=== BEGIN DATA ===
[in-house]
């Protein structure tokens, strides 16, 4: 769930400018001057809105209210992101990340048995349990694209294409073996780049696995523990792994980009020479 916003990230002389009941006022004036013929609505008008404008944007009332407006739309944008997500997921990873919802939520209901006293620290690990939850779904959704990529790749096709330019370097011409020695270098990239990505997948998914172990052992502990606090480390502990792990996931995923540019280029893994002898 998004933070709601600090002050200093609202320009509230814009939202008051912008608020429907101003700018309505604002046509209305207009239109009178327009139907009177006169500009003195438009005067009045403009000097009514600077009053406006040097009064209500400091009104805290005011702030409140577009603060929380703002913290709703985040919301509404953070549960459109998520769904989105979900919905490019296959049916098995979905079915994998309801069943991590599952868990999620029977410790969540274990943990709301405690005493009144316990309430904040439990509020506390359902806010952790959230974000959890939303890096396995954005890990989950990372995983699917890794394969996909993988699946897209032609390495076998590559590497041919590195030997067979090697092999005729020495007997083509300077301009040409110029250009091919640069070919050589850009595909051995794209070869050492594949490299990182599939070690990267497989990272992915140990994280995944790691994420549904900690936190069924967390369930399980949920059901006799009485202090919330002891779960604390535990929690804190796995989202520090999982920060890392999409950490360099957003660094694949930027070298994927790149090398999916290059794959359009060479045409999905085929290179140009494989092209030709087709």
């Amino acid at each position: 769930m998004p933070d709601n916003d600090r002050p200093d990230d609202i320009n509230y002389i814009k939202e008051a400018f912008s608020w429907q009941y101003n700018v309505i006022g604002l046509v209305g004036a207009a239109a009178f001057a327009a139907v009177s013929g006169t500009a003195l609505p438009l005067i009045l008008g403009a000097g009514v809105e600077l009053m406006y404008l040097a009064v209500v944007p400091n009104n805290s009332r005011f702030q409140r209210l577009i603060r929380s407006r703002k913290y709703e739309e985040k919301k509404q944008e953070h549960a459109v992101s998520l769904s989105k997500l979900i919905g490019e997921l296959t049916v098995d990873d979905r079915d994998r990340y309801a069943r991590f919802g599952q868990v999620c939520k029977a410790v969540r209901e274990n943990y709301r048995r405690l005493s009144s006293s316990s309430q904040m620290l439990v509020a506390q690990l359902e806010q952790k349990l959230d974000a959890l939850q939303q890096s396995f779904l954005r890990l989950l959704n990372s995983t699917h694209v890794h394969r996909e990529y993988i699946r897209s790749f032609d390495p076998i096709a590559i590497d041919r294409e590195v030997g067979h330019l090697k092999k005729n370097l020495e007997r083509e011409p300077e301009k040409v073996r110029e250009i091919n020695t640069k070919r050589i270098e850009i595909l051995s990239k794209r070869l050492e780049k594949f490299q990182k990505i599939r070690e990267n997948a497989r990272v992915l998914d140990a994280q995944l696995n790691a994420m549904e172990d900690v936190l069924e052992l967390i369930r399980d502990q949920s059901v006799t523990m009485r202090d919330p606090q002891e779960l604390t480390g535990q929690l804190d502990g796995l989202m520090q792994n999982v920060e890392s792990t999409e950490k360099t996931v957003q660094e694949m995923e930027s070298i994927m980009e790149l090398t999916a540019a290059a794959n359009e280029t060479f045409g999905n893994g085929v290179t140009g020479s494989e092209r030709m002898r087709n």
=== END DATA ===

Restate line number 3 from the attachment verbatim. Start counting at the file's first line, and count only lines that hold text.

């Amino acid at each position: 769930m998004p933070d709601n916003d600090r002050p200093d990230d609202i320009n509230y002389i814009k939202e008051a400018f912008s608020w429907q009941y101003n700018v309505i006022g604002l046509v209305g004036a207009a239109a009178f001057a327009a139907v009177s013929g006169t500009a003195l609505p438009l005067i009045l008008g403009a000097g009514v809105e600077l009053m406006y404008l040097a009064v209500v944007p400091n009104n805290s009332r005011f702030q409140r209210l577009i603060r929380s407006r703002k913290y709703e739309e985040k919301k509404q944008e953070h549960a459109v992101s998520l769904s989105k997500l979900i919905g490019e997921l296959t049916v098995d990873d979905r079915d994998r990340y309801a069943r991590f919802g599952q868990v999620c939520k029977a410790v969540r209901e274990n943990y709301r048995r405690l005493s009144s006293s316990s309430q904040m620290l439990v509020a506390q690990l359902e806010q952790k349990l959230d974000a959890l939850q939303q890096s396995f779904l954005r890990l989950l959704n990372s995983t699917h694209v890794h394969r996909e990529y993988i699946r897209s790749f032609d390495p076998i096709a590559i590497d041919r294409e590195v030997g067979h330019l090697k092999k005729n370097l020495e007997r083509e011409p300077e301009k040409v073996r110029e250009i091919n020695t640069k070919r050589i270098e850009i595909l051995s990239k794209r070869l050492e780049k594949f490299q990182k990505i599939r070690e990267n997948a497989r990272v992915l998914d140990a994280q995944l696995n790691a994420m549904e172990d900690v936190l069924e052992l967390i369930r399980d502990q949920s059901v006799t523990m009485r202090d919330p606090q002891e779960l604390t480390g535990q929690l804190d502990g796995l989202m520090q792994n999982v920060e890392s792990t999409e950490k360099t996931v957003q660094e694949m995923e930027s070298i994927m980009e790149l090398t999916a540019a290059a794959n359009e280029t060479f045409g999905n893994g085929v290179t140009g020479s494989e092209r030709m002898r087709n």